As to the future of the main couple, potential rivals aside I still think it’s pretty cloudy.  Setting aside the fact that first loves rarely work out – outside of anime – I still don’t find them an especially well-matched pair.  They certainly made strides this time, with Mei finally coming clean about her insecurities and Yamato admitting that he’d been wrong to sneak to Megu’s house – but the issue is that these were the symptoms, not the disease.  For a guy like Yamato there will always be another Megu, another temptation – and I’m still not convinced he’s wired to treat a serious relationship with the respect it deserves.  And Mei has serious issues of self-esteem that she has to deal with before a serious relationship with anybody makes sense, much less the school idol.  If this is a show about how painful first love is, it’s doing a good job of capturing that, especially through Mei’s eyes – she’s wrestling with emotions she’s never felt before, and has no way of dealing with. To me, how the series ends is less important than how well it portrays the process of learning how to deal with those emotions.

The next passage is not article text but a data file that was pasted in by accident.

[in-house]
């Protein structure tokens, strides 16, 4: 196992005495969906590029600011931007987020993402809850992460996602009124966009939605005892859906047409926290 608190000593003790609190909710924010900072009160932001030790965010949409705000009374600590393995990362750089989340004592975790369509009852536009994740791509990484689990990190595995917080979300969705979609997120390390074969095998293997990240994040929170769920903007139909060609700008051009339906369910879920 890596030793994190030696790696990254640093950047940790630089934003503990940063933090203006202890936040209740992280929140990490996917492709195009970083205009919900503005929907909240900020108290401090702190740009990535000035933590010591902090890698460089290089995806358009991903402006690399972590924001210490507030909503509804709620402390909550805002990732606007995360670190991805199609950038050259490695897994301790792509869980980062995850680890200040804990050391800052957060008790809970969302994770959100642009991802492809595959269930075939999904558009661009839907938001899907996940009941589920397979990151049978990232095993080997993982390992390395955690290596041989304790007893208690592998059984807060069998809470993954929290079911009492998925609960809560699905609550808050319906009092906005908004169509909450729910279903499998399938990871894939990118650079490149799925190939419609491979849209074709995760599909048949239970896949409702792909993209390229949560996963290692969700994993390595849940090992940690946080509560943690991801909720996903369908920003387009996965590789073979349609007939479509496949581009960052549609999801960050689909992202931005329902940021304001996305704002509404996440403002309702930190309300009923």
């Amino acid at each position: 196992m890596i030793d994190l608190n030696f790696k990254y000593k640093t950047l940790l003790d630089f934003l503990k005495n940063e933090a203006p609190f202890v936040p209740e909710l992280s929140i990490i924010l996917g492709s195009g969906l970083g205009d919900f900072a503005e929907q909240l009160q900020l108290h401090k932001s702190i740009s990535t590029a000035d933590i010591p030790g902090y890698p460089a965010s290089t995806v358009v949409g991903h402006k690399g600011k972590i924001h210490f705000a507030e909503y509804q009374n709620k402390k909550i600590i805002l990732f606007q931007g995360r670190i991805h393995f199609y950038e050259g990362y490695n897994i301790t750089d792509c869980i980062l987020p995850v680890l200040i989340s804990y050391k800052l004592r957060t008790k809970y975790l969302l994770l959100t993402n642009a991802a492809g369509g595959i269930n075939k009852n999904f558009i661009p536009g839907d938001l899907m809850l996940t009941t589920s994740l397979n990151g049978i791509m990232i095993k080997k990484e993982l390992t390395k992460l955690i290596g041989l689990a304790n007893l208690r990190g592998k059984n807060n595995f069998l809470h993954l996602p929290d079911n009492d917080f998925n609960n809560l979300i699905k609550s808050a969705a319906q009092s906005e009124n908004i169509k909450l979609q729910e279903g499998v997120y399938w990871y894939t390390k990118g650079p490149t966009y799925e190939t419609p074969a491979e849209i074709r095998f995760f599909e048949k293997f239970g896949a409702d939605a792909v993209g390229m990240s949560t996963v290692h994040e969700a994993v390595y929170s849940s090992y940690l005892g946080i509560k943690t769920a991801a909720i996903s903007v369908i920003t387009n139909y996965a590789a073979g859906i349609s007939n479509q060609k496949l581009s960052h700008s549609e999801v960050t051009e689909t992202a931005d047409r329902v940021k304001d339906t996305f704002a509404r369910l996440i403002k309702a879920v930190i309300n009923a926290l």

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  1. B

    Epic hairdo, Kai.

    I like this show but it is one that's difficult to watch. All of the drama is caused by the main characters essentially behaving like morons which is… not ideal. Tonari I think is the better show, the characters seem more relatable somehow. But, must soldier through it, only a few episodes left. Maybe by the end the characters of this show will behave like empathetic humans instead of one dimensional caricatures.

  2. K

    I like both shows but give this one a slight edge. The things that happen in this series are more realistic and I have seen first hand someone say they are OK with a loved ones decision (Mei supporting Yamato's modeling) when clearly they aren't and it always leads to what happened this week.

  3. B

    "Mei has brought a lot of this on herself with her relentless sad-sack routine – her lack of self-confidence may have been well-earned, but she owes Yamato at least an honest communication about how she feels. A lack of communication from both sides is at the heart of the problem"